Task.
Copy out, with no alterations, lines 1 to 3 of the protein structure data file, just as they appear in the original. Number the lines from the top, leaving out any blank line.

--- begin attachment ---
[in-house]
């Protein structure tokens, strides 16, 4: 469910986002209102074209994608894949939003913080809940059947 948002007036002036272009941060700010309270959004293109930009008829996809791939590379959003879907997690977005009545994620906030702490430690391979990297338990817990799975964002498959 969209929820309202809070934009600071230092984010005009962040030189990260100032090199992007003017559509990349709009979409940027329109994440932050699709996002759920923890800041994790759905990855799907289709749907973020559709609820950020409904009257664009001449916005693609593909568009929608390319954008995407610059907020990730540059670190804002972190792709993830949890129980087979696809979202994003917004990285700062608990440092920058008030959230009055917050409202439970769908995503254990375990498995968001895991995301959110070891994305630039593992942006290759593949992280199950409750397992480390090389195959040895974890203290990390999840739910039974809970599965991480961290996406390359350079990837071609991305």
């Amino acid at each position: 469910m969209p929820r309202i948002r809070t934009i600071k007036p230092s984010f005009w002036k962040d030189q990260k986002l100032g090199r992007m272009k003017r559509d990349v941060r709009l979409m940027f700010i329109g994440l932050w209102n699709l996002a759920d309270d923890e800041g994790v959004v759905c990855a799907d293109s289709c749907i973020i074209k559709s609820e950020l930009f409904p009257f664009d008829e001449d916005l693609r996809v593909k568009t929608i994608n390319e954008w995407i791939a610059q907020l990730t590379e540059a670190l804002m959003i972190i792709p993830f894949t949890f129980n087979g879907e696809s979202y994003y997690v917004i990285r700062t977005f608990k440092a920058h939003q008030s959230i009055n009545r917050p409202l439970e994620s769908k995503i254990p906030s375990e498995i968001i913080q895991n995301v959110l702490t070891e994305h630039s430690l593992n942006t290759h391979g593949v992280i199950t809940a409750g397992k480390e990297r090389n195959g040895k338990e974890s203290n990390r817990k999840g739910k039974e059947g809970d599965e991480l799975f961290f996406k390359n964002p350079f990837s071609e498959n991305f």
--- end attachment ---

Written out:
[in-house]
């Protein structure tokens, strides 16, 4: 469910986002209102074209994608894949939003913080809940059947 948002007036002036272009941060700010309270959004293109930009008829996809791939590379959003879907997690977005009545994620906030702490430690391979990297338990817990799975964002498959 969209929820309202809070934009600071230092984010005009962040030189990260100032090199992007003017559509990349709009979409940027329109994440932050699709996002759920923890800041994790759905990855799907289709749907973020559709609820950020409904009257664009001449916005693609593909568009929608390319954008995407610059907020990730540059670190804002972190792709993830949890129980087979696809979202994003917004990285700062608990440092920058008030959230009055917050409202439970769908995503254990375990498995968001895991995301959110070891994305630039593992942006290759593949992280199950409750397992480390090389195959040895974890203290990390999840739910039974809970599965991480961290996406390359350079990837071609991305």
């Amino acid at each position: 469910m969209p929820r309202i948002r809070t934009i600071k007036p230092s984010f005009w002036k962040d030189q990260k986002l100032g090199r992007m272009k003017r559509d990349v941060r709009l979409m940027f700010i329109g994440l932050w209102n699709l996002a759920d309270d923890e800041g994790v959004v759905c990855a799907d293109s289709c749907i973020i074209k559709s609820e950020l930009f409904p009257f664009d008829e001449d916005l693609r996809v593909k568009t929608i994608n390319e954008w995407i791939a610059q907020l990730t590379e540059a670190l804002m959003i972190i792709p993830f894949t949890f129980n087979g879907e696809s979202y994003y997690v917004i990285r700062t977005f608990k440092a920058h939003q008030s959230i009055n009545r917050p409202l439970e994620s769908k995503i254990p906030s375990e498995i968001i913080q895991n995301v959110l702490t070891e994305h630039s430690l593992n942006t290759h391979g593949v992280i199950t809940a409750g397992k480390e990297r090389n195959g040895k338990e974890s203290n990390r817990k999840g739910k039974e059947g809970d599965e991480l799975f961290f996406k390359n964002p350079f990837s071609e498959n991305f």